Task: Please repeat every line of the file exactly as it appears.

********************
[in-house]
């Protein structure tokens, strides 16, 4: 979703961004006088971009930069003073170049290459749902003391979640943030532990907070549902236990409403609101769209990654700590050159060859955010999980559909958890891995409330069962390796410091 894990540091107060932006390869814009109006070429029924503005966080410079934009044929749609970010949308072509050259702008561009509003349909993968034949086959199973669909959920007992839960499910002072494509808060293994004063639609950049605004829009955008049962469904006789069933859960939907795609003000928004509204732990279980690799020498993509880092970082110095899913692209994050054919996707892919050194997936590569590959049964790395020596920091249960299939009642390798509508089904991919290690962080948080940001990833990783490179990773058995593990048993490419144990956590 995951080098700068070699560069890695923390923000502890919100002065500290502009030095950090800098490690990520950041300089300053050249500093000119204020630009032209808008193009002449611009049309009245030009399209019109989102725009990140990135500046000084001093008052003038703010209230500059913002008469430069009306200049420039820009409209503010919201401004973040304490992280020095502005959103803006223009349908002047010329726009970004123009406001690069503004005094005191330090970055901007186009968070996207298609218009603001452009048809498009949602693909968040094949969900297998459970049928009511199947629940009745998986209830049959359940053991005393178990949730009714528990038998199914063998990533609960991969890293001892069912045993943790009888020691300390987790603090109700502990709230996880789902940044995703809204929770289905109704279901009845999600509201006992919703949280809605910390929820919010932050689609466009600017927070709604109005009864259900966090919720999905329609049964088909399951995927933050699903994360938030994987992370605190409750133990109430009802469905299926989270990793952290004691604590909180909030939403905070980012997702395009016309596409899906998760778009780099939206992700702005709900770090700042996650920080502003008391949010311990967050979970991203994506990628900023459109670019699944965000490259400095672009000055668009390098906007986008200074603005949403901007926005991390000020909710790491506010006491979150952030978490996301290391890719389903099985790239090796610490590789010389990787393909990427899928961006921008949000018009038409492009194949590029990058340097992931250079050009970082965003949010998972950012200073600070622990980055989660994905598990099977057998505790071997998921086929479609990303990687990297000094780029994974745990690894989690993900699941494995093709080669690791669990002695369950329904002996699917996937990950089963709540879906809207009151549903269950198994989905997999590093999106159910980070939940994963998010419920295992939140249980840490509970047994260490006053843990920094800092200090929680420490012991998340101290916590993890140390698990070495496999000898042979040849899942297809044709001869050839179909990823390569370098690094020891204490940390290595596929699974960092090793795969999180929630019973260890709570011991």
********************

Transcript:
[in-house]
């Protein structure tokens, strides 16, 4: 979703961004006088971009930069003073170049290459749902003391979640943030532990907070549902236990409403609101769209990654700590050159060859955010999980559909958890891995409330069962390796410091 894990540091107060932006390869814009109006070429029924503005966080410079934009044929749609970010949308072509050259702008561009509003349909993968034949086959199973669909959920007992839960499910002072494509808060293994004063639609950049605004829009955008049962469904006789069933859960939907795609003000928004509204732990279980690799020498993509880092970082110095899913692209994050054919996707892919050194997936590569590959049964790395020596920091249960299939009642390798509508089904991919290690962080948080940001990833990783490179990773058995593990048993490419144990956590 995951080098700068070699560069890695923390923000502890919100002065500290502009030095950090800098490690990520950041300089300053050249500093000119204020630009032209808008193009002449611009049309009245030009399209019109989102725009990140990135500046000084001093008052003038703010209230500059913002008469430069009306200049420039820009409209503010919201401004973040304490992280020095502005959103803006223009349908002047010329726009970004123009406001690069503004005094005191330090970055901007186009968070996207298609218009603001452009048809498009949602693909968040094949969900297998459970049928009511199947629940009745998986209830049959359940053991005393178990949730009714528990038998199914063998990533609960991969890293001892069912045993943790009888020691300390987790603090109700502990709230996880789902940044995703809204929770289905109704279901009845999600509201006992919703949280809605910390929820919010932050689609466009600017927070709604109005009864259900966090919720999905329609049964088909399951995927933050699903994360938030994987992370605190409750133990109430009802469905299926989270990793952290004691604590909180909030939403905070980012997702395009016309596409899906998760778009780099939206992700702005709900770090700042996650920080502003008391949010311990967050979970991203994506990628900023459109670019699944965000490259400095672009000055668009390098906007986008200074603005949403901007926005991390000020909710790491506010006491979150952030978490996301290391890719389903099985790239090796610490590789010389990787393909990427899928961006921008949000018009038409492009194949590029990058340097992931250079050009970082965003949010998972950012200073600070622990980055989660994905598990099977057998505790071997998921086929479609990303990687990297000094780029994974745990690894989690993900699941494995093709080669690791669990002695369950329904002996699917996937990950089963709540879906809207009151549903269950198994989905997999590093999106159910980070939940994963998010419920295992939140249980840490509970047994260490006053843990920094800092200090929680420490012991998340101290916590993890140390698990070495496999000898042979040849899942297809044709001869050839179909990823390569370098690094020891204490940390290595596929699974960092090793795969999180929630019973260890709570011991």